I’ve posted very little here recently, and have only added a couple of incidental items on my micro-blog. This has two main reasons: I’ve been very busy travelling for work (Germany, Norway, England in the last four weeks), and I’ve also had quite a backlog of films to scan and process. Concentrating on film and finding a revised routine to my workflow – now that I think I’ve understood what I’m doing with my new Epson scanner – takes time, and after various false starts, I think I’m finally getting there. There is now, of course, a bit of a backlog of both film and digital images (I’ve not stopped photographing!), and coupled with a desire to redo the galleries here, you’ll appreciate that I’m struggling a bit…
However, this posting is tangential to all of these thoughts! I have, partly because of the 1953 Project (and yes, there are images to go online from that, too!), occasionally been carrying the Rolleiflex with me as a ‘casual camera’. This regularly elicits interesting conversations with complete strangers, which can be surprising and very nice. For example, last week I was dining with a friend in London and after our meal I wanted to photograph her with the Rollei; a couple at a neighbouring table began talking to us about the camera, photography and so on… culminating in a request that I might consider photographing their wedding next year; of course, I declined!
The film I’m using for the 1953 Project is Ilford FP4Plus, which is rated at an ISO of 125. Ilford’s website says it has ‘enormous latitude for exposure error above and below‘ this speed. I chose it for the project partly for this reason, thinking it wouldn’t much matter if the exposure was slightly off on my portraits because I could always recover the images once they were scanned in. I didn’t realise quite what ‘enormous’ meant to Ilford, but these images clearly show that. The first image above is the scan from the negative (Vuescan reversed the negative for me). I made adjustments in Lightroom, as this screen capture shows: upping the exposure by four stops, pushing the fill light and brightness up, and then reducing the contrast and clarity settings to bring the grain under control. Aside from dust removal, these are the only changes I made to the image, revealing… Elizabeth Eva Leach, Professor of Music at Oxford University, with whom I had a stimulating lunch at the beginning of September (click on the photograph to go to her blog):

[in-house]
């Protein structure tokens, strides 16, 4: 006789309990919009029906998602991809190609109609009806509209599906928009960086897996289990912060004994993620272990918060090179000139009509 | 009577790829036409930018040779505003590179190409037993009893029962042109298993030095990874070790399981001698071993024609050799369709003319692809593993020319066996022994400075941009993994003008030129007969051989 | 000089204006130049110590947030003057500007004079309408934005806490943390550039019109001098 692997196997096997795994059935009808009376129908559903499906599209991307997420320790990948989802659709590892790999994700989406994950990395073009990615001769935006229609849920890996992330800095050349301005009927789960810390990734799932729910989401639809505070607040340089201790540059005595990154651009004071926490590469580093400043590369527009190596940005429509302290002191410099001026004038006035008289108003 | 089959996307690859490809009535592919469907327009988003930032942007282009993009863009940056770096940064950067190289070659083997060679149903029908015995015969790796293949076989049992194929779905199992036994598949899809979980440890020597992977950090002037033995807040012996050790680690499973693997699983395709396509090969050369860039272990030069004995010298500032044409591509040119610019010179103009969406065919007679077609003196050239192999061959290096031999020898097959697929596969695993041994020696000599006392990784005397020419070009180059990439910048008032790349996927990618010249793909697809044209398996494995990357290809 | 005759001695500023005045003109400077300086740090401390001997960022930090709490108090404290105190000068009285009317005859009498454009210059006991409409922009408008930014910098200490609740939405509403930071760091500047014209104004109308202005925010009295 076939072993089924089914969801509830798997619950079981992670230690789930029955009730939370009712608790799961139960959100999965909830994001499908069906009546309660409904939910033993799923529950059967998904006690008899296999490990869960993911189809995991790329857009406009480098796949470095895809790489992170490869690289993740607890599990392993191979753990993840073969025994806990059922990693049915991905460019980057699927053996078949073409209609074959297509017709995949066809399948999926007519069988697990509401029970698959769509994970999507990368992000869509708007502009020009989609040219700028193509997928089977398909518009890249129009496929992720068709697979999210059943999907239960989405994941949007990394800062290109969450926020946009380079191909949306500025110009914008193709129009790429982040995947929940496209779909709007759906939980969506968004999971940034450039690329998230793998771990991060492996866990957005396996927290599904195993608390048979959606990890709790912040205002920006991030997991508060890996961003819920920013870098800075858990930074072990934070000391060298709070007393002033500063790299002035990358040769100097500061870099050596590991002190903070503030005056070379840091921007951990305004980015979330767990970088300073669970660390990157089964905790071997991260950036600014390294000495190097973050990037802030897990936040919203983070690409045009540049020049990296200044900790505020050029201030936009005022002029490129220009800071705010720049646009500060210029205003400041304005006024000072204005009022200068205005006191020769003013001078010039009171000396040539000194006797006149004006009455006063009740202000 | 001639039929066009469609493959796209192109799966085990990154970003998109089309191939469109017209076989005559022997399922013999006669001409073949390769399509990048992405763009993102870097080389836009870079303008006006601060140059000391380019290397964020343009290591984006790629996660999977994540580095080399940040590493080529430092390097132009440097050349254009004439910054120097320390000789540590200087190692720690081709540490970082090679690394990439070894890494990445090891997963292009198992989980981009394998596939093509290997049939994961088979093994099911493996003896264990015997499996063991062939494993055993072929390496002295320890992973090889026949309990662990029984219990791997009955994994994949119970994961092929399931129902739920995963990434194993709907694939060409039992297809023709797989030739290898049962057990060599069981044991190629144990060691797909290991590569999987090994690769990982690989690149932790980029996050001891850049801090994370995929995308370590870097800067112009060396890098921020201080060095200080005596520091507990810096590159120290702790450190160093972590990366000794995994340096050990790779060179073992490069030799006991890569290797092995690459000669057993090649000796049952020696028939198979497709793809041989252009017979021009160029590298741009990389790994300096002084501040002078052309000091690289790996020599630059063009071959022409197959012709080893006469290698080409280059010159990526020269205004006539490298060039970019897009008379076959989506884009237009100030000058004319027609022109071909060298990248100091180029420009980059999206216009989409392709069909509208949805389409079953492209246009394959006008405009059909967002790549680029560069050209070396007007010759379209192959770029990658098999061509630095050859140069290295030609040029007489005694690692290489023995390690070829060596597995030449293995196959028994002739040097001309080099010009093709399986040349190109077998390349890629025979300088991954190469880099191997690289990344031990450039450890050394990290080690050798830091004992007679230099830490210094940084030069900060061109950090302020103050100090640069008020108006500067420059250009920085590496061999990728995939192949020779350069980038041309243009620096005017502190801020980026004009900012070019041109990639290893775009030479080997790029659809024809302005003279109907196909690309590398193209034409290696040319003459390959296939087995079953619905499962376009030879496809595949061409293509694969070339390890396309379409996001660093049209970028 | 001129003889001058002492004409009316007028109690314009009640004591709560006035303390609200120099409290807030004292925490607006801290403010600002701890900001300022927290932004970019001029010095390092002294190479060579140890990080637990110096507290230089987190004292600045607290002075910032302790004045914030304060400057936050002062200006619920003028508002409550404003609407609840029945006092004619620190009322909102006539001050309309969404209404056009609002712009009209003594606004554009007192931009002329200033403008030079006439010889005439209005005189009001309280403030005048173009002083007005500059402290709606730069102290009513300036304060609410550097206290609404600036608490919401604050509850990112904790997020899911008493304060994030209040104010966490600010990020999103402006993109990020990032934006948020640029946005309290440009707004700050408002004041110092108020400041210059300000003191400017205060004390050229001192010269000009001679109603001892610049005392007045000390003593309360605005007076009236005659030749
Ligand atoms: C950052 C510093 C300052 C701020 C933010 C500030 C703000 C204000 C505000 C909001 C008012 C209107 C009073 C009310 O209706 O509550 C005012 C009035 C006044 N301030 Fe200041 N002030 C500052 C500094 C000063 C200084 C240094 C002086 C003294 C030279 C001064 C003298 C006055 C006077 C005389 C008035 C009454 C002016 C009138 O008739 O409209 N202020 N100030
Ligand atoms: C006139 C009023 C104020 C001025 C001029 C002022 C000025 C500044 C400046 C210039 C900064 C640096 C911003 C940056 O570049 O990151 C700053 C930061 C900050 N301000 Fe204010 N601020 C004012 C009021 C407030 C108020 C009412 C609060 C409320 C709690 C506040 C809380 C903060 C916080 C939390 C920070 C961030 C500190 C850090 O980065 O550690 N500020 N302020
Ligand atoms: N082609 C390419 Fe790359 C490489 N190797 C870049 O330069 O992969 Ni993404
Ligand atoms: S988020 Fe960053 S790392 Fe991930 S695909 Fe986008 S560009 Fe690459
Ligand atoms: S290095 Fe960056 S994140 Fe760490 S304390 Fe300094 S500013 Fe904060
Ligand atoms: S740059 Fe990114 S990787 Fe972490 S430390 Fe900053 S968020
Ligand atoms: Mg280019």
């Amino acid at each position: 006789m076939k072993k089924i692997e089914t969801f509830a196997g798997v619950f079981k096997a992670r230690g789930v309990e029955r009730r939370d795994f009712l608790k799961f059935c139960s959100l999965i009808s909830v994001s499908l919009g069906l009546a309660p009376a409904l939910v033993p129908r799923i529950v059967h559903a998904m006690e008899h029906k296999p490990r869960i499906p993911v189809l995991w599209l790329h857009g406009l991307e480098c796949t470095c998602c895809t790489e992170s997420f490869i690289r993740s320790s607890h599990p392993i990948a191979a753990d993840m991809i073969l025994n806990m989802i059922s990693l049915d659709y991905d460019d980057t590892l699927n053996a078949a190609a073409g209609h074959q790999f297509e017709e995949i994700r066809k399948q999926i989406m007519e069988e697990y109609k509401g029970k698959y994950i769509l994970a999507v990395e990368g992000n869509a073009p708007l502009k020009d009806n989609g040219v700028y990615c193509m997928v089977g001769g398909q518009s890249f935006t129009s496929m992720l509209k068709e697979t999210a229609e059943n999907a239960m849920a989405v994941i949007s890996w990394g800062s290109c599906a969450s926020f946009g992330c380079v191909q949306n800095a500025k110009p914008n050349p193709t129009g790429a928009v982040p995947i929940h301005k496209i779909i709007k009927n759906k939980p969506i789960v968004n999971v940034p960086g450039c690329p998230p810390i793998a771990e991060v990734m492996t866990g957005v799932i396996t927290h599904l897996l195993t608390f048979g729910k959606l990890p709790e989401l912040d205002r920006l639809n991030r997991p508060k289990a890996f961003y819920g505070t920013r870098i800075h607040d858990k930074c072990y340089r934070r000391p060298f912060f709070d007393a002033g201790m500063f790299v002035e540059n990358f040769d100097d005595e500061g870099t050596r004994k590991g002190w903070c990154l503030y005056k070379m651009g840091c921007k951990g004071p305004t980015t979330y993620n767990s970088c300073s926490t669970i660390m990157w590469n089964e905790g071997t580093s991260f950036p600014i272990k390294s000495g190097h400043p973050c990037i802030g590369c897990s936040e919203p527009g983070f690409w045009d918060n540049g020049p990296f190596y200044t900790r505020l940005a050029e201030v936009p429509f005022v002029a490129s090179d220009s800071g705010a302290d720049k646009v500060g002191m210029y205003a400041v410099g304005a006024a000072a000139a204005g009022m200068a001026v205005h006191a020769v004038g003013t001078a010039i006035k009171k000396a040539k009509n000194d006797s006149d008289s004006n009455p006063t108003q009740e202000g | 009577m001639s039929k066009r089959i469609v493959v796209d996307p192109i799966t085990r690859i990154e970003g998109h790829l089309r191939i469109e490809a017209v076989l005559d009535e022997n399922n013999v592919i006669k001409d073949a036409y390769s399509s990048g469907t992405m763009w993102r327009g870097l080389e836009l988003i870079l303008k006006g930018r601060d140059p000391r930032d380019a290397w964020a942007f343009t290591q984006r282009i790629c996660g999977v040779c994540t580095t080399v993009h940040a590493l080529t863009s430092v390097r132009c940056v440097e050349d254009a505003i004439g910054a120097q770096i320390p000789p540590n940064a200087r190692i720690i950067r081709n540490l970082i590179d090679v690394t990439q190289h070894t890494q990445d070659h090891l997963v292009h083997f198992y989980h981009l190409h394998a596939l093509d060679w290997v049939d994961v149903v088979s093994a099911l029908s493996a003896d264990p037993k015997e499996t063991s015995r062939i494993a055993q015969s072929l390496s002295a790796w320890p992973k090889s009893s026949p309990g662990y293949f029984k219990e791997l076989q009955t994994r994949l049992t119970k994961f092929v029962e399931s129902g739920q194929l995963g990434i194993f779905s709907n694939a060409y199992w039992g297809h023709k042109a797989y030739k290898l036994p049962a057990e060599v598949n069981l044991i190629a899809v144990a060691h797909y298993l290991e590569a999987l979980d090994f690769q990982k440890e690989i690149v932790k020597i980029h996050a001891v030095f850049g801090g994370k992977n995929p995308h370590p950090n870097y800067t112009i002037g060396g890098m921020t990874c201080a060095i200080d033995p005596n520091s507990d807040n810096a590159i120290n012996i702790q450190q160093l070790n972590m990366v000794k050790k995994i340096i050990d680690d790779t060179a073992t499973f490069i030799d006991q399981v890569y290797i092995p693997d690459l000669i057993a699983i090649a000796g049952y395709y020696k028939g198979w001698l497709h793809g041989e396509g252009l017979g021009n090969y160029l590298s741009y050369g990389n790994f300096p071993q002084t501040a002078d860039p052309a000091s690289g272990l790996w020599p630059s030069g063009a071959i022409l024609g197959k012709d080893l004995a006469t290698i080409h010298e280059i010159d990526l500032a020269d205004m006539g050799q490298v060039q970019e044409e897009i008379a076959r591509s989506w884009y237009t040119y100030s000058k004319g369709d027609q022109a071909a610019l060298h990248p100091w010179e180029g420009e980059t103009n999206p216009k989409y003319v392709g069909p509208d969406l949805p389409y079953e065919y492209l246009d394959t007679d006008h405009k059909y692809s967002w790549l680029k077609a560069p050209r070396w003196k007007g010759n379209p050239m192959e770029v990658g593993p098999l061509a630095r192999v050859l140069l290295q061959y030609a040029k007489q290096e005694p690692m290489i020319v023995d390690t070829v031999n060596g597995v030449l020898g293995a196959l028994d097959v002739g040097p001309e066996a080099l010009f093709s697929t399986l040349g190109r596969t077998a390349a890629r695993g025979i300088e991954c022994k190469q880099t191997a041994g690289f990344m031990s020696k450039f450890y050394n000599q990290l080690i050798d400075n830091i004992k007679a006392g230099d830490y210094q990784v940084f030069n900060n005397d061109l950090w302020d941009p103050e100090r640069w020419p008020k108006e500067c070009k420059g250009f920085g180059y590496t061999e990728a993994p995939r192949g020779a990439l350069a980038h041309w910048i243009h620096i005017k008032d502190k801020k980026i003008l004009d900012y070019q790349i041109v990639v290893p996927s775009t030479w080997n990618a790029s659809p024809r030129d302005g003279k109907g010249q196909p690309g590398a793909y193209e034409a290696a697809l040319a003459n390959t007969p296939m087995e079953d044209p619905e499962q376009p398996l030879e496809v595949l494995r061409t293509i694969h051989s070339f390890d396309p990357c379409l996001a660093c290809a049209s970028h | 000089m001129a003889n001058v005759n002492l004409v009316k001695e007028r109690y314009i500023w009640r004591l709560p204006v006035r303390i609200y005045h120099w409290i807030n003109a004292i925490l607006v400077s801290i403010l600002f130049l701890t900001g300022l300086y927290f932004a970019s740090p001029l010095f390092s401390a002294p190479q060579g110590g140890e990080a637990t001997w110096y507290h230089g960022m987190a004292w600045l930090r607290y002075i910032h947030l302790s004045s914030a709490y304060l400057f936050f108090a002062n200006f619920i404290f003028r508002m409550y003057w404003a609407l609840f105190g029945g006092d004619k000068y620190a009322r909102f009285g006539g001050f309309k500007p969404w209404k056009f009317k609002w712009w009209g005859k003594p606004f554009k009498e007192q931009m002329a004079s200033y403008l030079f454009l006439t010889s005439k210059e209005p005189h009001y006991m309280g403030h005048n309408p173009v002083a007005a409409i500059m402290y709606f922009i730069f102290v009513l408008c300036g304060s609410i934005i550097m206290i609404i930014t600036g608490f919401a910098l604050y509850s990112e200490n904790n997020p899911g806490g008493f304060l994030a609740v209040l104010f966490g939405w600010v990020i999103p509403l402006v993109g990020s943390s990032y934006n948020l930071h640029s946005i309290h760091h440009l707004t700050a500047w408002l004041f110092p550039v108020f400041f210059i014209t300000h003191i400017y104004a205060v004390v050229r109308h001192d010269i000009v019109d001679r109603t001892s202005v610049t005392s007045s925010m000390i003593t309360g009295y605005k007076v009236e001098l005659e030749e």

It’s not a great portrait, but it astonishes me that it worked at all, not just because of the film exposure issues: the café was relatively dark and I could barely see anything on the ground glass (so focusing was mostly a lucky guess), the lens was wide open at f2.8 with an exposure speed of 1/10th of a second – and yet it’s reasonably sharp despite all this! And this isn’t a coincidence: another portrait taken under similar circumstances was just as underexposed and with similar Lightroom adjustments it came out fine too:
What I love about all this is the visceral nature of the film and the process. For sure, I could have taken these portraits on a digital camera and bumped up the auto ISO settings – but I’m not convinced they would have looked any ‘better’ (they would have been different…). Of course, even the process of ‘extracting’ an image from an almost entirely black square of film gives me enormous pleasure – it’s like finding a treasure! I don’t regard myself by any means as a format fetishist, but returning to film does give me huge pleasure: my use of the Mamiya for landscapes makes me photograph with much greater consideration and precision than I used to with the digital camera, and I LOVE that.
For example, here’s a dawn image from the Mamiya taken on Velvia 50 of the Ratzeburg Küchensee in northern Germany this August. I remember taking quite a while to compose it in order to make sure the twisted twigs were below the tree line, whereas I think with a digital camera I might have fired off a good half-dozen shots at different heights and then hoped one had worked when I was back at the computer – but here I composed slowly and carefully, got it right, and then made… two exposures (er… the first one had a misplaced graduated filter that I noticed after squeezing the cable release!).
(I’ve lightened the exposure by half a stop and added a little fill light, otherwise it’s as it came from the scanner.)
In a few weeks’ time I’m off to Assynt with Bruce Percy. I’m really looking forward to this, and though I’ll take my Mamiya, I will mostly use the Nikon D90 so that images can be readily critiqued by Bruce and the group. I’m keen to observe myself with this, as it were: I’m sure my recent return to film will have changed how I use the digital camera for landscapes. Before going to Assynt, I’m also going to the Isle of Mull for a week of secluded reading – and I may just take a photograph or two whilst I’m there…